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Planning refused for holidays lets in disused Welsh quarry

21 Apr 2021 3 minute read
The pair of semi-detached houses had been earmarked for a disused quarry at Craig-y-Lanch on the A493 leading into Aberdyfi. Google Streetview image.

Gareth Williams, local democracy reporter

The Planning Inspectorate has backed the Snowdonia National Park after it refused proposals to build two holiday lets in Aberdyfi.

The pair of semi-detached houses had been earmarked for a disused quarry at Craig-y-Lanch on the A493 leading into the village.

Submitted by Shrewsbury-based Les Stephan Planning Ltd, the outline plans were turned down by the park authority in July 2020 after similar proposals were also refused in 2018.

But after an appeal was launched with the planning inspectorate, an independent review has now fallen on the side of the park after inspectors remained unsatisfied with aspects of the proposals.

The park authority had refused the plans over the perceived impact on designated open space and other ecological factors.

In its application documents, the developers said that the plans would bring economic benefits to the popular resort, with the holiday lets designed to be a modern interpretation of the Victorian villas across the village’s seafront.

“The scheme would be of significant economic benefit to the area and local economy,” they noted.

“It would create full and part-time employment opportunities in the area. Due to its sustainable location near many tourist facilities and attractions, it is very likely that other tourist attractions in the area would benefit from the proposals.

“The nature of the accommodation allows the visitor period to be extended ensuring that economic benefits and employment are met all year round.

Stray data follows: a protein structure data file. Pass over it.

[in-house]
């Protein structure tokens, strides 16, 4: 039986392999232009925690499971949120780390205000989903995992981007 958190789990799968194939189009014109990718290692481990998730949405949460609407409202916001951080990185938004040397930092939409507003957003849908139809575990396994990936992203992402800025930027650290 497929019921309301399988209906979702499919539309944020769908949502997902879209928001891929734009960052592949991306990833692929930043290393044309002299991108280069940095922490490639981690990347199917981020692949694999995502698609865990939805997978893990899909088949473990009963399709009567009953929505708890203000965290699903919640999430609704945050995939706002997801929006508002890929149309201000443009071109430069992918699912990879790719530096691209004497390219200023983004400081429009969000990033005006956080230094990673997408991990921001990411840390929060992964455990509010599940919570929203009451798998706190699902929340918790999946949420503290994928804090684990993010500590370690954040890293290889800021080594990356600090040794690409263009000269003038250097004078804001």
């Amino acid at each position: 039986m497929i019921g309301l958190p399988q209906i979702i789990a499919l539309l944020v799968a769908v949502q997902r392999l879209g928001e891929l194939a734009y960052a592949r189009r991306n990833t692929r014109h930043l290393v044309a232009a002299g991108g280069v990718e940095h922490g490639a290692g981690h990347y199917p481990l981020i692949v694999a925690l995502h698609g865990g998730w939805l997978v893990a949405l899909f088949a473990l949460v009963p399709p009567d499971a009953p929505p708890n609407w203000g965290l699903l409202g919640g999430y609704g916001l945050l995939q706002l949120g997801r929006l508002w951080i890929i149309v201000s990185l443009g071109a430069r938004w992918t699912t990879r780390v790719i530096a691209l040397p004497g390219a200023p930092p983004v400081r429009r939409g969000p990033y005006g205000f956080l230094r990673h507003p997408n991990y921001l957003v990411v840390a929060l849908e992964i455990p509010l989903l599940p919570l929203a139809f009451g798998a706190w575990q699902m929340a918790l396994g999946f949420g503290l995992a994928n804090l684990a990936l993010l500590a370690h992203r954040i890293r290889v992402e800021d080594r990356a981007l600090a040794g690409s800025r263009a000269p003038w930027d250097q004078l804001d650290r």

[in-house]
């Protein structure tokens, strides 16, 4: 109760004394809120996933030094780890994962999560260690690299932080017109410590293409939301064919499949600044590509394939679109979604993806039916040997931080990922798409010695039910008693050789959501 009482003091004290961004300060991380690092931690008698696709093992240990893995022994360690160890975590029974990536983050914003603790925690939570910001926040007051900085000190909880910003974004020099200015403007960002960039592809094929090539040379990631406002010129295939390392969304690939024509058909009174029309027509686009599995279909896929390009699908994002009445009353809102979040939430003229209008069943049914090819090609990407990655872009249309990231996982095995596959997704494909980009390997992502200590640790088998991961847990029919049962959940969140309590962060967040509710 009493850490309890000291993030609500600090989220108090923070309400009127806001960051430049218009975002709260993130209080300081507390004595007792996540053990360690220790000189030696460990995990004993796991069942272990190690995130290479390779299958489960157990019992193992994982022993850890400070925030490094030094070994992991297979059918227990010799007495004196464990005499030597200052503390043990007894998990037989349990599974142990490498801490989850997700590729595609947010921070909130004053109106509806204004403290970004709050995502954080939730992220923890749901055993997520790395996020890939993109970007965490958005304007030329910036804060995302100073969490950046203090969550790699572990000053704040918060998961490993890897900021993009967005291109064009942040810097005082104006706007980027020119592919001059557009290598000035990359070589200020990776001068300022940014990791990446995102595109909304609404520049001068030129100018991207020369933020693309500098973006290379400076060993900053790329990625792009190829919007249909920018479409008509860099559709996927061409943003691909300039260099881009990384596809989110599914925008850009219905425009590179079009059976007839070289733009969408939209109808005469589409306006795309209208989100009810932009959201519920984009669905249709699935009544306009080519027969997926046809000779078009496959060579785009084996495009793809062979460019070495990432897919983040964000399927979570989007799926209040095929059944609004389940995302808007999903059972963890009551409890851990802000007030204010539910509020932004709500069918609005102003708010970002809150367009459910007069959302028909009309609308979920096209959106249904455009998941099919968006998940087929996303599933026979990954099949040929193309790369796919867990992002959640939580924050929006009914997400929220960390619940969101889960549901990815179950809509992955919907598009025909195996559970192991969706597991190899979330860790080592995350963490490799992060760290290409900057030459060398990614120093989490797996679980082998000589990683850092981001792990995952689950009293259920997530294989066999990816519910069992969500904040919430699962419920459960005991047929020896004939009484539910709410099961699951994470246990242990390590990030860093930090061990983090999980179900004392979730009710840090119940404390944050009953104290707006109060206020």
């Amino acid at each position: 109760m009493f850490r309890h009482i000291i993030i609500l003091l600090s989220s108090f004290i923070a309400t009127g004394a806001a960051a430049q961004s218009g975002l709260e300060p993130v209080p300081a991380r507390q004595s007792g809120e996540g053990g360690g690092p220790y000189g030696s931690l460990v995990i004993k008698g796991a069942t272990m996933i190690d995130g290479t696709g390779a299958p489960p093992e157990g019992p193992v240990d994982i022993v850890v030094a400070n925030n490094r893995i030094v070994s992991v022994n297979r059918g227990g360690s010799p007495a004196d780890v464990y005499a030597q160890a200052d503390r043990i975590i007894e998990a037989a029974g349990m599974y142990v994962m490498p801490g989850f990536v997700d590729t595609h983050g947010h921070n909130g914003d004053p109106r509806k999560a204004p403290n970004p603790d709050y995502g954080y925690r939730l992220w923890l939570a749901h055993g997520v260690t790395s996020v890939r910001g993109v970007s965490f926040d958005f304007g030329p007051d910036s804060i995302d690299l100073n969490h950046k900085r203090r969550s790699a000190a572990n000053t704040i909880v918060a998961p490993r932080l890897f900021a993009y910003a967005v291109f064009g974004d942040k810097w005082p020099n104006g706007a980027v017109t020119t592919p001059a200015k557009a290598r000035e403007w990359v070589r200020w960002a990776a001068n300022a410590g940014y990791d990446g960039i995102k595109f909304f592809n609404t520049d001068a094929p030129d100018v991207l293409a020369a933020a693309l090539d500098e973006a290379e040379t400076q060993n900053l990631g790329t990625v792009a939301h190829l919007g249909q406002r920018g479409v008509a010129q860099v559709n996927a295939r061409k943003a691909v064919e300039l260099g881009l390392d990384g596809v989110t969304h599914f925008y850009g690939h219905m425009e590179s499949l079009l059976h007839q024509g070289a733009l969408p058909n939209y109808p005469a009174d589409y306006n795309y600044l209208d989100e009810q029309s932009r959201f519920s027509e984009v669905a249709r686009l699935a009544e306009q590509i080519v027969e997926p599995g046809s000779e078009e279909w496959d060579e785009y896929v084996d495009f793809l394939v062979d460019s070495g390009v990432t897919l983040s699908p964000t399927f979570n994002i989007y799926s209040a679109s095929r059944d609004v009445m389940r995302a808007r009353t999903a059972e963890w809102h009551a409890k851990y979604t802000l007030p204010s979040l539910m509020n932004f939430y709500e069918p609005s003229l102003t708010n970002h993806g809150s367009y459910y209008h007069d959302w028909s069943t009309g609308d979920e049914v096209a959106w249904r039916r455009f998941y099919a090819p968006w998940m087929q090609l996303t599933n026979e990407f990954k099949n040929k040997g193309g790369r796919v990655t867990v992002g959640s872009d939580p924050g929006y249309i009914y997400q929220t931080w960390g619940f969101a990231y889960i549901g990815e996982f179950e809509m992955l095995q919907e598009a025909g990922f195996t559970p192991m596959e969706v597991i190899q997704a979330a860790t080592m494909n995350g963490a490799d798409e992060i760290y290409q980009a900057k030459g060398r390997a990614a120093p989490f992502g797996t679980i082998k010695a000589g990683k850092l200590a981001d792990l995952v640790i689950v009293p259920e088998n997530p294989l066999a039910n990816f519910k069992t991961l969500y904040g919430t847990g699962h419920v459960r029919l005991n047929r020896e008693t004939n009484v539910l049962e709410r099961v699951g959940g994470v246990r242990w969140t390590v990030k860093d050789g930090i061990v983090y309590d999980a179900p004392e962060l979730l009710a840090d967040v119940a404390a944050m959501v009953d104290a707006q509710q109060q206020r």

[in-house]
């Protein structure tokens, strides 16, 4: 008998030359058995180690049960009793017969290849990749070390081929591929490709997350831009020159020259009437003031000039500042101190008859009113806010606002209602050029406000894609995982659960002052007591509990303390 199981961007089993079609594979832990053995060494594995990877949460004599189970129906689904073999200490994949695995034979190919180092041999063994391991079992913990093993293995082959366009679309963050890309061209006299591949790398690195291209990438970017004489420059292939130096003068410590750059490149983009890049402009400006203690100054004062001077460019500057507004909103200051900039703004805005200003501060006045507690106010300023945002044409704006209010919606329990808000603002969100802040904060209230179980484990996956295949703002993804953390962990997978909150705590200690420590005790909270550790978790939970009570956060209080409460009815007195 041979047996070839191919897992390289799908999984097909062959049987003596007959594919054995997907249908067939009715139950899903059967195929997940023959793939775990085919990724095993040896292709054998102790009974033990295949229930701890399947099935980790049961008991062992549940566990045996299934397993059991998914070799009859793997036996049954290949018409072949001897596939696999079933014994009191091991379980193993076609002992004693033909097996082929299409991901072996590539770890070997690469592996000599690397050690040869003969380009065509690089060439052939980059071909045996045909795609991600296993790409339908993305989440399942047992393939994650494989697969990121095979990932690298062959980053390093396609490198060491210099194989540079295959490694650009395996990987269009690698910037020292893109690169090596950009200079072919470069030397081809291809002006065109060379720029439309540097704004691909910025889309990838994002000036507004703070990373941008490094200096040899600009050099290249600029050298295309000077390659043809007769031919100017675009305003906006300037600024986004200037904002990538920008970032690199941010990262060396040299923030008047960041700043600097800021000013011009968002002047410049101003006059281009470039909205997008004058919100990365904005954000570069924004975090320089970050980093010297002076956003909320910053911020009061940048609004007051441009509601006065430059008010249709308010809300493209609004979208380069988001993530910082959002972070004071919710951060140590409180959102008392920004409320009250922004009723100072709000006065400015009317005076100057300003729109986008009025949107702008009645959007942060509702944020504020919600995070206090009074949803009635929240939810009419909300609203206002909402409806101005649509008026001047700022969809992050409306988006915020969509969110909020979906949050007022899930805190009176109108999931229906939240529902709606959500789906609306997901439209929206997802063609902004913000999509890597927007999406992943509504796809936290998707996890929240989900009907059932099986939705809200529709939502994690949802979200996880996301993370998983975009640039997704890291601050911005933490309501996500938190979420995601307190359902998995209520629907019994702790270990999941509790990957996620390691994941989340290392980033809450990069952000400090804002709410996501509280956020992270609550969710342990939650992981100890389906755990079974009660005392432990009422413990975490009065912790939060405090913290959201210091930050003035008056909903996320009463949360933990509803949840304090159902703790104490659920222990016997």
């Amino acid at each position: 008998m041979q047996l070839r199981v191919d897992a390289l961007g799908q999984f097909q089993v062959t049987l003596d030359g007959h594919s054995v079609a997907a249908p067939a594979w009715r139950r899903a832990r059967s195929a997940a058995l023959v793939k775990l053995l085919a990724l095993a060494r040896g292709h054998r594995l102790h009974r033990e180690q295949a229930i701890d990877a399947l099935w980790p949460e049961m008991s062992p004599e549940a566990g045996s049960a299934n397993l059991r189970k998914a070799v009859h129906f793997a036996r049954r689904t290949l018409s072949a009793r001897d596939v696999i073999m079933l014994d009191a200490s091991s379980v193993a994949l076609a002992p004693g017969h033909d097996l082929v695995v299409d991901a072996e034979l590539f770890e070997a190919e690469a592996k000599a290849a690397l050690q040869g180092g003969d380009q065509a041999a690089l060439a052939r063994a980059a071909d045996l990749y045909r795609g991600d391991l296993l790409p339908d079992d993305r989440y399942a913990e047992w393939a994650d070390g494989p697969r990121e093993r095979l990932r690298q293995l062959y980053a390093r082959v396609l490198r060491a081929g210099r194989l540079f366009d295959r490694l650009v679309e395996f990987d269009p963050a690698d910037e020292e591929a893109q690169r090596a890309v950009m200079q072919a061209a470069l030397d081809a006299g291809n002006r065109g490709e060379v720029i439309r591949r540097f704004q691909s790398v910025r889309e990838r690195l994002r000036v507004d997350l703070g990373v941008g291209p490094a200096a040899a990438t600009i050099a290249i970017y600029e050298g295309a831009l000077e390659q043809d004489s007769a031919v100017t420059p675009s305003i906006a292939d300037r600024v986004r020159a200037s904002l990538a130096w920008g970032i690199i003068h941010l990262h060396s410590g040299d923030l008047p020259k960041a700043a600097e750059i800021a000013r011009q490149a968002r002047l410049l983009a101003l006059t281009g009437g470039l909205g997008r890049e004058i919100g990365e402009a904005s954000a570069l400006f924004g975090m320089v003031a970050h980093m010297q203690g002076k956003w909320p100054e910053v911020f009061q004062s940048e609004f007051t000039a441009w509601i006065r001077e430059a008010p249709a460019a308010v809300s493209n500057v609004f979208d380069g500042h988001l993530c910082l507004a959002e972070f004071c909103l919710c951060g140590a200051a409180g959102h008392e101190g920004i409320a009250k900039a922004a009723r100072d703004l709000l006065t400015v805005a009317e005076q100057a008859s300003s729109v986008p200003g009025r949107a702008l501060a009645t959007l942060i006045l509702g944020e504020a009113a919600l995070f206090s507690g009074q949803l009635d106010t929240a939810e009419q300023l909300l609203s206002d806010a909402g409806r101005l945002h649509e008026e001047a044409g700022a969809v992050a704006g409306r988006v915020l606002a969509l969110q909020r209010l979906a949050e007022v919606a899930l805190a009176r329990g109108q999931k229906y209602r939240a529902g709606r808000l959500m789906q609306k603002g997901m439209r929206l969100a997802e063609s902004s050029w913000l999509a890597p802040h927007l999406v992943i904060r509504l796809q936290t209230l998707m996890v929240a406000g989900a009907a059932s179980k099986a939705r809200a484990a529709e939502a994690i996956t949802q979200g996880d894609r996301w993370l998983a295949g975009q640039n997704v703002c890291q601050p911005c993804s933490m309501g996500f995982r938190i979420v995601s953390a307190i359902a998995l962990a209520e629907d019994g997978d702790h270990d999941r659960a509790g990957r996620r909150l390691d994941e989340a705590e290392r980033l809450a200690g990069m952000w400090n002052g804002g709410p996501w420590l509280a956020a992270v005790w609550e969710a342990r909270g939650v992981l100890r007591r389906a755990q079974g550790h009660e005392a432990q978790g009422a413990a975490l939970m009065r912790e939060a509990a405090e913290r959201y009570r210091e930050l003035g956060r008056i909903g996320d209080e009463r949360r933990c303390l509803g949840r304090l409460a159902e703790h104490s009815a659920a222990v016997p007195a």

“The environmental role will be met as the scheme makes effective use of land. The proposals include the redevelopment of a disused quarry, which is classified as a brownfield site.

“By developing on this brownfield site, it will prevent further greenfield sites from being developed on.”


But Vicki Hirst, appointed to lead the appeal review for the Planning Inspectorate, found that the site was “somewhat separated from other development,”  adding: “I find that while the site is clearly not used for any formal recreational open space, it is nonetheless an important green space within the surrounds and makes a valuable contribution to the visual amenities of the area and the setting of nearby buildings within the town.

“I conclude that the development of the site would result in the loss of an area of important open space.”

Also casting doubt over the proposed pedestrian crossing and that it could be “satisfactorily achieved within the available space with adequate sight limes,” she concluded, “I have insufficient information before me to conclude there would not be a likely significant effect on the Len Llyn a’r Sarnau SAC.”

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2 years ago

Delighted at this result , but I still fail to see why the Planning Inspectorate should be a court of appeal for building companies who just want the money and do not have the interests of North-West Wales at heart.

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